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Iran: Support for Afghan refugees in Teheran

Source: Danish Refugee Council (DRC) - Denmark - Fri, 11 Mar 2011 13:30 GMT
Author: danish refugee council
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Any views expressed in this article are those of the author and not of Thomson Reuters Foundation.

More than one million Afghans are registered as refugees residing inIran. Many of them are settled in urban areas in search for jobs and better livelihoods. With only limited aid reaching the large population of poor Afghan refugees, the Danish Refugee Council is now setting up a national programme to respond to needs in Iran.

In search of jobs and ways of surviving, Afghan refugees in Iran are drawn to urban centres. While one million Afghans are officially registered as refugees in Iran, the number is allegedly thrice as high, with an estimated two million Afghans living as illegal residents in Iran. Since 2005, Iran has not issued refugee status to new arrivals.

Invited by the Government of Iran’s Bureau of Aliens and Foreign Immigrant Affairs (BAFIA), the Danish Refugee Council is now establishing a national programme. Based in Teheran, the ambition is to focus on livelihood support for Afghan refugees. Initially, efforts will be introduced in the capital, and are to be expanded to other Iranian urban centres.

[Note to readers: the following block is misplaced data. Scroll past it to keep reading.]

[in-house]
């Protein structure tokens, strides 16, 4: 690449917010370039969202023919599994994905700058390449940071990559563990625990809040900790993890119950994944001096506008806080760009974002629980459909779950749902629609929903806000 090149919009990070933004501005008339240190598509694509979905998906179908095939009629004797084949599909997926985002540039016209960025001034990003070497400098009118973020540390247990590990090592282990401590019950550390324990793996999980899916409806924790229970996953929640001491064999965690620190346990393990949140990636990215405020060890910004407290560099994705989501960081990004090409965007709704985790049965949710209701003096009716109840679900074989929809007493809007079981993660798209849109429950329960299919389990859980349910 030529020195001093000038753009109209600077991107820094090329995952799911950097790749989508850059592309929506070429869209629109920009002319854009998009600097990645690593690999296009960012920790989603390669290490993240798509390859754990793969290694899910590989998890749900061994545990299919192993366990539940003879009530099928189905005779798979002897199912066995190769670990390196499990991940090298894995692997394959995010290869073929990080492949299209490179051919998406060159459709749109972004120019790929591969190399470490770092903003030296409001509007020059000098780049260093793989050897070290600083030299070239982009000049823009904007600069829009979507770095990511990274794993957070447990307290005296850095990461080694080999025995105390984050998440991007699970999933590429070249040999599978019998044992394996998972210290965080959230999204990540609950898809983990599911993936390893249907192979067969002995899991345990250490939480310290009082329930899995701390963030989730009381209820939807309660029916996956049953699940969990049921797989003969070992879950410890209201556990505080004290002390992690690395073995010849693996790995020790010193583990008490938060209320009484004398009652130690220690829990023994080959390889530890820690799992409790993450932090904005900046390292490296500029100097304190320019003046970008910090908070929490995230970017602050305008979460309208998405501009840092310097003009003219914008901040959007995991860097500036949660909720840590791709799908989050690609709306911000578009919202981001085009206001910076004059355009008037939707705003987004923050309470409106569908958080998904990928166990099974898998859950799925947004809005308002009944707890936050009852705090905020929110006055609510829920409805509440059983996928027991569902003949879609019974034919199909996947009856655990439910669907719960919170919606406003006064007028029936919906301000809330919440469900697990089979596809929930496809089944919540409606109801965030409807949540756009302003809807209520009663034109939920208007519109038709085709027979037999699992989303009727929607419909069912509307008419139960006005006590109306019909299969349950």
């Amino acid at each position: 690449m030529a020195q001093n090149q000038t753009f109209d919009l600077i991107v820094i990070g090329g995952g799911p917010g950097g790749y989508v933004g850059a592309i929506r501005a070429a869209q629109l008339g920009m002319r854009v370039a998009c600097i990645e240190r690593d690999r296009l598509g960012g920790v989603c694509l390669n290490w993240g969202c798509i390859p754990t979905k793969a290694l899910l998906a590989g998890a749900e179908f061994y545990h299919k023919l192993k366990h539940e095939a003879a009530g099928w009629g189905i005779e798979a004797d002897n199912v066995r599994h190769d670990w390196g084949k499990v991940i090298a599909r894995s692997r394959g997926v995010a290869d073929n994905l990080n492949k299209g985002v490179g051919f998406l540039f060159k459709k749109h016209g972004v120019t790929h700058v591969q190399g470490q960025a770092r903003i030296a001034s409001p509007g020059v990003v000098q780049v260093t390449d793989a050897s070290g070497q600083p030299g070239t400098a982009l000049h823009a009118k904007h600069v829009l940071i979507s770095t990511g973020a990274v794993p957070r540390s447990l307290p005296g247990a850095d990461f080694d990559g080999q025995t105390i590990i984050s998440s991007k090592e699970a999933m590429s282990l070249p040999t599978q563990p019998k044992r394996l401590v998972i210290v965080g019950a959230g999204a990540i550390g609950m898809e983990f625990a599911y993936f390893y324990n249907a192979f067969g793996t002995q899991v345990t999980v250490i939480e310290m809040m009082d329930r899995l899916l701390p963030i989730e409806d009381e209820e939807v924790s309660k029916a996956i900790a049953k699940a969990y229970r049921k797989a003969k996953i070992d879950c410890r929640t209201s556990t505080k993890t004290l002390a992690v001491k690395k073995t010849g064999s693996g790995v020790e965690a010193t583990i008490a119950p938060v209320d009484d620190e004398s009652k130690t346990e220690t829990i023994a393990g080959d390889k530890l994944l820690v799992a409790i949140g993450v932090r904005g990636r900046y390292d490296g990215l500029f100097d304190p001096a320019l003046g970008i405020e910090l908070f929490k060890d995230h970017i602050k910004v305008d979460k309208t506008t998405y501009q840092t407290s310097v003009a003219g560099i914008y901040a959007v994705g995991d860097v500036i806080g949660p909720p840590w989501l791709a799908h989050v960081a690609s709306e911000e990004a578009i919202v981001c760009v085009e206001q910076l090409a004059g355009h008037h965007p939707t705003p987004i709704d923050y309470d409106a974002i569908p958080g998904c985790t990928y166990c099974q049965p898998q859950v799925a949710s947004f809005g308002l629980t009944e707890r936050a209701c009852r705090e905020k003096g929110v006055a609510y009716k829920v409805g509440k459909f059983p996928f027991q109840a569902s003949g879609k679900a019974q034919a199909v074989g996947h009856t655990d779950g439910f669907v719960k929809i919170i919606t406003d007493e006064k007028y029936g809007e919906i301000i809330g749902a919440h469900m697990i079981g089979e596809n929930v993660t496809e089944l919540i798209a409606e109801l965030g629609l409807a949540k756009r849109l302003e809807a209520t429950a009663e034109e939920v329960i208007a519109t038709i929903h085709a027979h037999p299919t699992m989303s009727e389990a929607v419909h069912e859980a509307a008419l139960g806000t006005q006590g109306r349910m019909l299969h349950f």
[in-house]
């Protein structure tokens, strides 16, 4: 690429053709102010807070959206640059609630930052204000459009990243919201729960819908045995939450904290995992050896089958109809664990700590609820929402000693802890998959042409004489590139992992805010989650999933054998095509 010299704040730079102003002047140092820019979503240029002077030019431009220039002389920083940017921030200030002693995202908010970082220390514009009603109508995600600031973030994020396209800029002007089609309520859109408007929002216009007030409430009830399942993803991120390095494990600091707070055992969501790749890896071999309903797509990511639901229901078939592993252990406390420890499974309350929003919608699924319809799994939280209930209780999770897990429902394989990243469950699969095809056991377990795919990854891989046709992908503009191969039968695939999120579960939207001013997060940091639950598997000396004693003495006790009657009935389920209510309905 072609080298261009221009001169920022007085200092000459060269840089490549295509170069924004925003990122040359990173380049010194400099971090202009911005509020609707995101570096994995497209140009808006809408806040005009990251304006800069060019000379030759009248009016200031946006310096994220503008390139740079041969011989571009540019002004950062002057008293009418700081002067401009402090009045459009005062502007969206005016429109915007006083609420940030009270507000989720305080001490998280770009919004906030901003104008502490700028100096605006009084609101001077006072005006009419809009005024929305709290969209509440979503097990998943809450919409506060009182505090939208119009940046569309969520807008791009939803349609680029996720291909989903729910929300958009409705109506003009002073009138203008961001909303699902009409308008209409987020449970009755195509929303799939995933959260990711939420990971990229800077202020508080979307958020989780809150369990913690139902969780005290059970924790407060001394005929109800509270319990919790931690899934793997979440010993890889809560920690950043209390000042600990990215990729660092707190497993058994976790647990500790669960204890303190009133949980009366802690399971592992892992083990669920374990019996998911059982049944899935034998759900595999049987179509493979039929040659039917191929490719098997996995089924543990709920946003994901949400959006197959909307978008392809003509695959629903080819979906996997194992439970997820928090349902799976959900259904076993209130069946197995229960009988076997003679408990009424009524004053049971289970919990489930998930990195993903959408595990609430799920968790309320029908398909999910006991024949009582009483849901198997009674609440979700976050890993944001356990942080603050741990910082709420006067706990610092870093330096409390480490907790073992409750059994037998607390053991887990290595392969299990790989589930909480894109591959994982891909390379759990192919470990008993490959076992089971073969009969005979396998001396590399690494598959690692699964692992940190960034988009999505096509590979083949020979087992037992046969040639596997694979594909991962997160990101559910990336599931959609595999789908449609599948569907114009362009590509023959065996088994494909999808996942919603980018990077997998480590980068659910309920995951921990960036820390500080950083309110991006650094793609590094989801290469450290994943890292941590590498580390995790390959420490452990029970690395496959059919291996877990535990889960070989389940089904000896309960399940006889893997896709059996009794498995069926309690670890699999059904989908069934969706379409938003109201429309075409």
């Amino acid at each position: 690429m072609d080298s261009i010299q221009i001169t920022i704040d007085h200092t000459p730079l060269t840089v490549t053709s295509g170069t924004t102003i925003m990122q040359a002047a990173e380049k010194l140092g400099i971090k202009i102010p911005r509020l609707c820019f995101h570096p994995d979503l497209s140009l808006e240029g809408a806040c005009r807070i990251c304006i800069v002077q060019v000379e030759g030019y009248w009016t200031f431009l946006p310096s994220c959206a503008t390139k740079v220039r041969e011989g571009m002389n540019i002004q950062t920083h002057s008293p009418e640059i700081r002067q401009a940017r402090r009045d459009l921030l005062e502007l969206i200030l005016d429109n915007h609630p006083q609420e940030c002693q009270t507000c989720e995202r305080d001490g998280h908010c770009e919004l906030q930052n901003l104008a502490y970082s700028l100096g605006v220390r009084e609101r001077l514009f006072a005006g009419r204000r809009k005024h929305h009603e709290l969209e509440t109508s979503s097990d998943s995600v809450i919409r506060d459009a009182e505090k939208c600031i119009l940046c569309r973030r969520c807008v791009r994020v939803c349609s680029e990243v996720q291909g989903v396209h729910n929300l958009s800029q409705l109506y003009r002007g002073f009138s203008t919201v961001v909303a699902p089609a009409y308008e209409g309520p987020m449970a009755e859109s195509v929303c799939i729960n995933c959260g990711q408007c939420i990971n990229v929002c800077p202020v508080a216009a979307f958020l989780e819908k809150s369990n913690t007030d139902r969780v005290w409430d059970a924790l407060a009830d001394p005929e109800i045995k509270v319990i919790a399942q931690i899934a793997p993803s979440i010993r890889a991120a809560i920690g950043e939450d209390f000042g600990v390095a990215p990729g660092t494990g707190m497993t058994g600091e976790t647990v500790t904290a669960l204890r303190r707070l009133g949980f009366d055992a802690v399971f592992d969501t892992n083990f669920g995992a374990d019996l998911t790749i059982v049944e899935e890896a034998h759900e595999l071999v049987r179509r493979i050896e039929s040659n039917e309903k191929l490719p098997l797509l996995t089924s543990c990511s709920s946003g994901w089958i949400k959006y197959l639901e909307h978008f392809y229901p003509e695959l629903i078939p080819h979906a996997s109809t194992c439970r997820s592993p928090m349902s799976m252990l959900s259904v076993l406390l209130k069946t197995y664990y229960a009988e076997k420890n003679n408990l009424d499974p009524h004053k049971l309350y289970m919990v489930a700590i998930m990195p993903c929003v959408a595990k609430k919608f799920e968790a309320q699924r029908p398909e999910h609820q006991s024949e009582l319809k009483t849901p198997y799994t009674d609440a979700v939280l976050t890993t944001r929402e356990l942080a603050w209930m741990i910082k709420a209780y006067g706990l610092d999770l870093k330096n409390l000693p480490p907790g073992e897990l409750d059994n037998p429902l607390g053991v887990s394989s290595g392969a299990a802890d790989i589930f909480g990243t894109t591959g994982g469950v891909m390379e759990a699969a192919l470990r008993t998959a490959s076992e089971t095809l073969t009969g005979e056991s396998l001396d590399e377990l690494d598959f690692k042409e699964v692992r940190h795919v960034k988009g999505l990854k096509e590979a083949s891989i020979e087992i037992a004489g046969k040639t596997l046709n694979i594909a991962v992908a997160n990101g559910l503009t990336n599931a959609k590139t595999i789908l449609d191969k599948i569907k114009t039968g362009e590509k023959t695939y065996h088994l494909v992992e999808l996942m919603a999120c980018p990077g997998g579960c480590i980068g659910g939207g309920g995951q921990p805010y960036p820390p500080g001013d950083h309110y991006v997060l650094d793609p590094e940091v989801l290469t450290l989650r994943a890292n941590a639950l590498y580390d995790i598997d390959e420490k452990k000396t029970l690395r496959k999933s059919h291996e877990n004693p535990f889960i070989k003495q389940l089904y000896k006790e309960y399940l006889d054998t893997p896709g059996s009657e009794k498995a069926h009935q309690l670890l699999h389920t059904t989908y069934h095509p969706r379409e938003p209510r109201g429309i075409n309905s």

This new set-up allows the Danish Refugee Council to strengthen a regional response to the displacement of Afghans residing in Afghanistan, and in neighbouring Iran and Pakistan.

“We believe that a programme responding to the Afghan crisis needs to be regional in terms of set-up and outreach. This is due to both Afghan refugee policy in Iran that still encourages return, as well as the needs to support a sustainable reintegration of returning refugees in a strategic and coordinated manner,” says Ann Mary Olsen, head of the international department in the Danish Refugee Council.

Today, around 97 percent of the estimated three million Afghan refugees and unregistered migrants in Iran live in urban settings. The Danish Refugee Council’s response will focus on improving livelihoods in urban centres in an attempt to reach out to the population living at the margins of society.

Most Afghan refugee families are hugely dependant on the able-bodied males in the family and the income their daily labour provides. Hardly any of the refugees seem to be involved in any form of entrepreneurship and income opportunities remain uniform and scarce. Women are rarely involved in income-generating activities, and further, the general level of education is low with many Afghan refugees being illiterate.

The limited knowledge of Afghan refugees in Iran and the absence of experienced NGOs have influenced local stakeholders’ ability to examine the plight of the Afghan refugees further. Despite the Iranian government’s efforts to receive the refugee population in an appropriate manner, the refugee population remains a population group with limited ability to build sustainable economic livelihoods during their displacement and in a precautious situation from a protection perspective.

From the main office in Teheran, the Danish Refugee Council plans to launch initial activities during the coming weeks.

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